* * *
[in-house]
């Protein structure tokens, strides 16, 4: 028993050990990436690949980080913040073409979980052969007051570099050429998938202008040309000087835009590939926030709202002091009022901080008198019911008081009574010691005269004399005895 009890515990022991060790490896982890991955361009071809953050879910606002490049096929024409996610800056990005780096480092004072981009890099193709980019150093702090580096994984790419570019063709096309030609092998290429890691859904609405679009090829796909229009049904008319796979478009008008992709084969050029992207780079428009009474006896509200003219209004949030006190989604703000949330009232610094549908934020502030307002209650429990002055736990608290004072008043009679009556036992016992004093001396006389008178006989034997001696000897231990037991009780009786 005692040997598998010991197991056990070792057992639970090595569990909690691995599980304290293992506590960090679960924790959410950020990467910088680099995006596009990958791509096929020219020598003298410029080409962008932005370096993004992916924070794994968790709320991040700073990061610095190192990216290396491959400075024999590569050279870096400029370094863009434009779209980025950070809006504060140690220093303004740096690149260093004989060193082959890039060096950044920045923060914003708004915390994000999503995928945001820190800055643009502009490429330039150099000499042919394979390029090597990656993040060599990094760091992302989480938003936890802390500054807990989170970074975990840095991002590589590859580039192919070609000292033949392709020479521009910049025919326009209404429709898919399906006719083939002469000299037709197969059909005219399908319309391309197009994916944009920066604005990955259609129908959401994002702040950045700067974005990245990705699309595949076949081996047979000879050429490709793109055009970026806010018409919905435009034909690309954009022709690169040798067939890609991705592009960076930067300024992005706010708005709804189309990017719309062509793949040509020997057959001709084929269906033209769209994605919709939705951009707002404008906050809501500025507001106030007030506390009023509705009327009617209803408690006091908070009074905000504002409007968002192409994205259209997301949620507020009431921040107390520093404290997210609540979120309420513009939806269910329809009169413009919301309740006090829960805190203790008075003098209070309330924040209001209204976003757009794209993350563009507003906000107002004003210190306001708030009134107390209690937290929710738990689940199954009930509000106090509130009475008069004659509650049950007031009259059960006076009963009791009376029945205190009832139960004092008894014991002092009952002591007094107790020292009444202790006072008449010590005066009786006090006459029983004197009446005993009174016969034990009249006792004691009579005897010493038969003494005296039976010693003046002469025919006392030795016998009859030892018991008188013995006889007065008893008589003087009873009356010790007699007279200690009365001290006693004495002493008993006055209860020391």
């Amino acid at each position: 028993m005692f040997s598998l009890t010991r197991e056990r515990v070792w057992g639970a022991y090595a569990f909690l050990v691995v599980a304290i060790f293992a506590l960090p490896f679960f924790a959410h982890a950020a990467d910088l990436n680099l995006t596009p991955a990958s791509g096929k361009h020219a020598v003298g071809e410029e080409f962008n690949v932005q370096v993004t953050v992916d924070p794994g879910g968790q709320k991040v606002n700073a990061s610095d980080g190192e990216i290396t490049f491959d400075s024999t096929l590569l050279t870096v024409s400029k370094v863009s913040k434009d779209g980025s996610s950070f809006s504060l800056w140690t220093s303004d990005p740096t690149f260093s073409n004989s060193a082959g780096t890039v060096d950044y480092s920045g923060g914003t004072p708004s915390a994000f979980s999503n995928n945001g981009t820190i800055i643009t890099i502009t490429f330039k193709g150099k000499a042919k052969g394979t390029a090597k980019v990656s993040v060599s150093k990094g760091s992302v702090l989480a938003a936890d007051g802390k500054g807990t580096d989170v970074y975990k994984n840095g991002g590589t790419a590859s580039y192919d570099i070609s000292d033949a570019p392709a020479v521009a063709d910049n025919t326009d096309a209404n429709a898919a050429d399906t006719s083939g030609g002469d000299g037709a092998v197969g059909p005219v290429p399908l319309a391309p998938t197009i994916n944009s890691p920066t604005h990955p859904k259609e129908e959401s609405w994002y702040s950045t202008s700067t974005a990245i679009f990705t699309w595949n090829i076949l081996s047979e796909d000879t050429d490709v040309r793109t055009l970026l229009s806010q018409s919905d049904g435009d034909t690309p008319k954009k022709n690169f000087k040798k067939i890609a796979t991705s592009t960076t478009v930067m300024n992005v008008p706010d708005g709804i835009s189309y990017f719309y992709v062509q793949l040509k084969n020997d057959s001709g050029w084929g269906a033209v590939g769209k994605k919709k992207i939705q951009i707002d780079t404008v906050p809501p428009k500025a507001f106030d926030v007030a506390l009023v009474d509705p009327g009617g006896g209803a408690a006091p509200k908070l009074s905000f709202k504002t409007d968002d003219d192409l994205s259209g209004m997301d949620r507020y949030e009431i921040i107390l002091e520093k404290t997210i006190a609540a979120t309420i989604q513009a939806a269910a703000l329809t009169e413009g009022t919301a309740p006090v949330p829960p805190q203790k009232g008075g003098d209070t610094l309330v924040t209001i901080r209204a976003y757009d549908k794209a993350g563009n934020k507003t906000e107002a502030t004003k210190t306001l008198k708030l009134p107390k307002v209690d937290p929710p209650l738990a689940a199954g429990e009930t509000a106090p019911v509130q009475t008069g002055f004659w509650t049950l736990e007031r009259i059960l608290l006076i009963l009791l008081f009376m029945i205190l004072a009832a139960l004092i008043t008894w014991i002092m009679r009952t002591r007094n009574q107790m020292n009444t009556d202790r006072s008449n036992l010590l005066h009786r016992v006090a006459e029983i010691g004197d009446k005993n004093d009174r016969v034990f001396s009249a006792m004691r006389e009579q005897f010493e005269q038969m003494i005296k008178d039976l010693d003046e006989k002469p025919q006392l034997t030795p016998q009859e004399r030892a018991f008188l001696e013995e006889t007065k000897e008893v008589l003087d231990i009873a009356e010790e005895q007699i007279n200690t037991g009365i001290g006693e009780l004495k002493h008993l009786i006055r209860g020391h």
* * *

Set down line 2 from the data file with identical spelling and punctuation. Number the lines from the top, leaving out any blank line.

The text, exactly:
């Protein structure tokens, strides 16, 4: 028993050990990436690949980080913040073409979980052969007051570099050429998938202008040309000087835009590939926030709202002091009022901080008198019911008081009574010691005269004399005895 009890515990022991060790490896982890991955361009071809953050879910606002490049096929024409996610800056990005780096480092004072981009890099193709980019150093702090580096994984790419570019063709096309030609092998290429890691859904609405679009090829796909229009049904008319796979478009008008992709084969050029992207780079428009009474006896509200003219209004949030006190989604703000949330009232610094549908934020502030307002209650429990002055736990608290004072008043009679009556036992016992004093001396006389008178006989034997001696000897231990037991009780009786 005692040997598998010991197991056990070792057992639970090595569990909690691995599980304290293992506590960090679960924790959410950020990467910088680099995006596009990958791509096929020219020598003298410029080409962008932005370096993004992916924070794994968790709320991040700073990061610095190192990216290396491959400075024999590569050279870096400029370094863009434009779209980025950070809006504060140690220093303004740096690149260093004989060193082959890039060096950044920045923060914003708004915390994000999503995928945001820190800055643009502009490429330039150099000499042919394979390029090597990656993040060599990094760091992302989480938003936890802390500054807990989170970074975990840095991002590589590859580039192919070609000292033949392709020479521009910049025919326009209404429709898919399906006719083939002469000299037709197969059909005219399908319309391309197009994916944009920066604005990955259609129908959401994002702040950045700067974005990245990705699309595949076949081996047979000879050429490709793109055009970026806010018409919905435009034909690309954009022709690169040798067939890609991705592009960076930067300024992005706010708005709804189309990017719309062509793949040509020997057959001709084929269906033209769209994605919709939705951009707002404008906050809501500025507001106030007030506390009023509705009327009617209803408690006091908070009074905000504002409007968002192409994205259209997301949620507020009431921040107390520093404290997210609540979120309420513009939806269910329809009169413009919301309740006090829960805190203790008075003098209070309330924040209001209204976003757009794209993350563009507003906000107002004003210190306001708030009134107390209690937290929710738990689940199954009930509000106090509130009475008069004659509650049950007031009259059960006076009963009791009376029945205190009832139960004092008894014991002092009952002591007094107790020292009444202790006072008449010590005066009786006090006459029983004197009446005993009174016969034990009249006792004691009579005897010493038969003494005296039976010693003046002469025919006392030795016998009859030892018991008188013995006889007065008893008589003087009873009356010790007699007279200690009365001290006693004495002493008993006055209860020391």